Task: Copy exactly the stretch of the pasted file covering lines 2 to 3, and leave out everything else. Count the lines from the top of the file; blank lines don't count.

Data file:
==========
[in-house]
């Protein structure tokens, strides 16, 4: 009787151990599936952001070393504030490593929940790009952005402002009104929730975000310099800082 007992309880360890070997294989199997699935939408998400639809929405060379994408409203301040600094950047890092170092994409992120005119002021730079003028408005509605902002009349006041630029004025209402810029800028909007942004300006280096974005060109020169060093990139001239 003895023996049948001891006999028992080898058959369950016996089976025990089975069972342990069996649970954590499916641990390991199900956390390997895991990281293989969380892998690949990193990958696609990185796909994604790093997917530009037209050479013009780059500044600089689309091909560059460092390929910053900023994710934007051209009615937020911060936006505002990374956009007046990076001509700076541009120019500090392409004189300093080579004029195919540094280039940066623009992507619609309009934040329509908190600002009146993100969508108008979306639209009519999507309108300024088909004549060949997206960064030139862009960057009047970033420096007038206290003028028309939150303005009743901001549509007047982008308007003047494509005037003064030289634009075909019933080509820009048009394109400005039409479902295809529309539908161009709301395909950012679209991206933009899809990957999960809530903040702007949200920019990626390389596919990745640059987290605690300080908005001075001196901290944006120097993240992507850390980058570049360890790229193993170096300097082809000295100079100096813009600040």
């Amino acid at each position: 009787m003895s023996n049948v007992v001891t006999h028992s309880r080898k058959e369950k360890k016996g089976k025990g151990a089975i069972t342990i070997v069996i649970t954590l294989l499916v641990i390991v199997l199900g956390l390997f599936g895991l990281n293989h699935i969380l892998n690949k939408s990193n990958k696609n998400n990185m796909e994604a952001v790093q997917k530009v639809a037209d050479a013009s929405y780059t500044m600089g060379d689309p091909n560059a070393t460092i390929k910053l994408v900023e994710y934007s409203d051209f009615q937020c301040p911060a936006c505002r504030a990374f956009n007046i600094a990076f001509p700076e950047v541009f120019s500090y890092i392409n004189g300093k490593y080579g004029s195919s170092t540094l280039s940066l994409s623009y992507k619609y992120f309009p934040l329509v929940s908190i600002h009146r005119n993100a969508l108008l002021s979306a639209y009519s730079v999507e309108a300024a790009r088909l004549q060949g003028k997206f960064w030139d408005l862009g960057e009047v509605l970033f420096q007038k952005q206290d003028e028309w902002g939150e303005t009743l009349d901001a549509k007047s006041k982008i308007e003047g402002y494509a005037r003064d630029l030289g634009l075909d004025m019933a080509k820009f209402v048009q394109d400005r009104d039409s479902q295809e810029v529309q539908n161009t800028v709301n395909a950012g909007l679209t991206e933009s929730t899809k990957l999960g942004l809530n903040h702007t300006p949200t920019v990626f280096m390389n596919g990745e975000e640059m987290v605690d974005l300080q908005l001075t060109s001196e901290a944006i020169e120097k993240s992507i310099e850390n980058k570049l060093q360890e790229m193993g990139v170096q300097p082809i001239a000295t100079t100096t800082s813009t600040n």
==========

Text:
């Protein structure tokens, strides 16, 4: 009787151990599936952001070393504030490593929940790009952005402002009104929730975000310099800082 007992309880360890070997294989199997699935939408998400639809929405060379994408409203301040600094950047890092170092994409992120005119002021730079003028408005509605902002009349006041630029004025209402810029800028909007942004300006280096974005060109020169060093990139001239 003895023996049948001891006999028992080898058959369950016996089976025990089975069972342990069996649970954590499916641990390991199900956390390997895991990281293989969380892998690949990193990958696609990185796909994604790093997917530009037209050479013009780059500044600089689309091909560059460092390929910053900023994710934007051209009615937020911060936006505002990374956009007046990076001509700076541009120019500090392409004189300093080579004029195919540094280039940066623009992507619609309009934040329509908190600002009146993100969508108008979306639209009519999507309108300024088909004549060949997206960064030139862009960057009047970033420096007038206290003028028309939150303005009743901001549509007047982008308007003047494509005037003064030289634009075909019933080509820009048009394109400005039409479902295809529309539908161009709301395909950012679209991206933009899809990957999960809530903040702007949200920019990626390389596919990745640059987290605690300080908005001075001196901290944006120097993240992507850390980058570049360890790229193993170096300097082809000295100079100096813009600040």
């Amino acid at each position: 009787m003895s023996n049948v007992v001891t006999h028992s309880r080898k058959e369950k360890k016996g089976k025990g151990a089975i069972t342990i070997v069996i649970t954590l294989l499916v641990i390991v199997l199900g956390l390997f599936g895991l990281n293989h699935i969380l892998n690949k939408s990193n990958k696609n998400n990185m796909e994604a952001v790093q997917k530009v639809a037209d050479a013009s929405y780059t500044m600089g060379d689309p091909n560059a070393t460092i390929k910053l994408v900023e994710y934007s409203d051209f009615q937020c301040p911060a936006c505002r504030a990374f956009n007046i600094a990076f001509p700076e950047v541009f120019s500090y890092i392409n004189g300093k490593y080579g004029s195919s170092t540094l280039s940066l994409s623009y992507k619609y992120f309009p934040l329509v929940s908190i600002h009146r005119n993100a969508l108008l002021s979306a639209y009519s730079v999507e309108a300024a790009r088909l004549q060949g003028k997206f960064w030139d408005l862009g960057e009047v509605l970033f420096q007038k952005q206290d003028e028309w902002g939150e303005t009743l009349d901001a549509k007047s006041k982008i308007e003047g402002y494509a005037r003064d630029l030289g634009l075909d004025m019933a080509k820009f209402v048009q394109d400005r009104d039409s479902q295809e810029v529309q539908n161009t800028v709301n395909a950012g909007l679209t991206e933009s929730t899809k990957l999960g942004l809530n903040h702007t300006p949200t920019v990626f280096m390389n596919g990745e975000e640059m987290v605690d974005l300080q908005l001075t060109s001196e901290a944006i020169e120097k993240s992507i310099e850390n980058k570049l060093q360890e790229m193993g990139v170096q300097p082809i001239a000295t100079t100096t800082s813009t600040n």